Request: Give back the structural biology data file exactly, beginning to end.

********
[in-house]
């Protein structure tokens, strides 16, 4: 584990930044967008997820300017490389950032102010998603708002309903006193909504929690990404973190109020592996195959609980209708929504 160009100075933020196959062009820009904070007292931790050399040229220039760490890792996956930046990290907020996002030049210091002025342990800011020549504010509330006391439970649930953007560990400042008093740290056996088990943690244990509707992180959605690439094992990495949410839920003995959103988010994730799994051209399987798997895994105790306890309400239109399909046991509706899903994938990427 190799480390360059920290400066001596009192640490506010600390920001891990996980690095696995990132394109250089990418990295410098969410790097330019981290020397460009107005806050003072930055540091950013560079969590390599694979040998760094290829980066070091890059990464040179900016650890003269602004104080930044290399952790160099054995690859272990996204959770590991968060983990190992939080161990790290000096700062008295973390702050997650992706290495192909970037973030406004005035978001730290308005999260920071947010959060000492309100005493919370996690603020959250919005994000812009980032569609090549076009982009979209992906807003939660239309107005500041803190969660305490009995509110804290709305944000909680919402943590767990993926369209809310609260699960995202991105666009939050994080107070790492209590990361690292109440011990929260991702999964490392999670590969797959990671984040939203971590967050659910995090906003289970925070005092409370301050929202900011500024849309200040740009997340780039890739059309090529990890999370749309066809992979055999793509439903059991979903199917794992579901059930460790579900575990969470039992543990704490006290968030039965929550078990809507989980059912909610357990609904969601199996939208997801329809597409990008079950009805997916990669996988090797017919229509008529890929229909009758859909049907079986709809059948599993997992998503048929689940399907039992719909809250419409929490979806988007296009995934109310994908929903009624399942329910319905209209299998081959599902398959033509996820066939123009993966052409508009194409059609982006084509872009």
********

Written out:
[in-house]
């Protein structure tokens, strides 16, 4: 584990930044967008997820300017490389950032102010998603708002309903006193909504929690990404973190109020592996195959609980209708929504 160009100075933020196959062009820009904070007292931790050399040229220039760490890792996956930046990290907020996002030049210091002025342990800011020549504010509330006391439970649930953007560990400042008093740290056996088990943690244990509707992180959605690439094992990495949410839920003995959103988010994730799994051209399987798997895994105790306890309400239109399909046991509706899903994938990427 190799480390360059920290400066001596009192640490506010600390920001891990996980690095696995990132394109250089990418990295410098969410790097330019981290020397460009107005806050003072930055540091950013560079969590390599694979040998760094290829980066070091890059990464040179900016650890003269602004104080930044290399952790160099054995690859272990996204959770590991968060983990190992939080161990790290000096700062008295973390702050997650992706290495192909970037973030406004005035978001730290308005999260920071947010959060000492309100005493919370996690603020959250919005994000812009980032569609090549076009982009979209992906807003939660239309107005500041803190969660305490009995509110804290709305944000909680919402943590767990993926369209809310609260699960995202991105666009939050994080107070790492209590990361690292109440011990929260991702999964490392999670590969797959990671984040939203971590967050659910995090906003289970925070005092409370301050929202900011500024849309200040740009997340780039890739059309090529990890999370749309066809992979055999793509439903059991979903199917794992579901059930460790579900575990969470039992543990704490006290968030039965929550078990809507989980059912909610357990609904969601199996939208997801329809597409990008079950009805997916990669996988090797017919229509008529890929229909009758859909049907079986709809059948599993997992998503048929689940399907039992719909809250419409929490979806988007296009995934109310994908929903009624399942329910319905209209299998081959599902398959033509996820066939123009993966052409508009194409059609982006084509872009």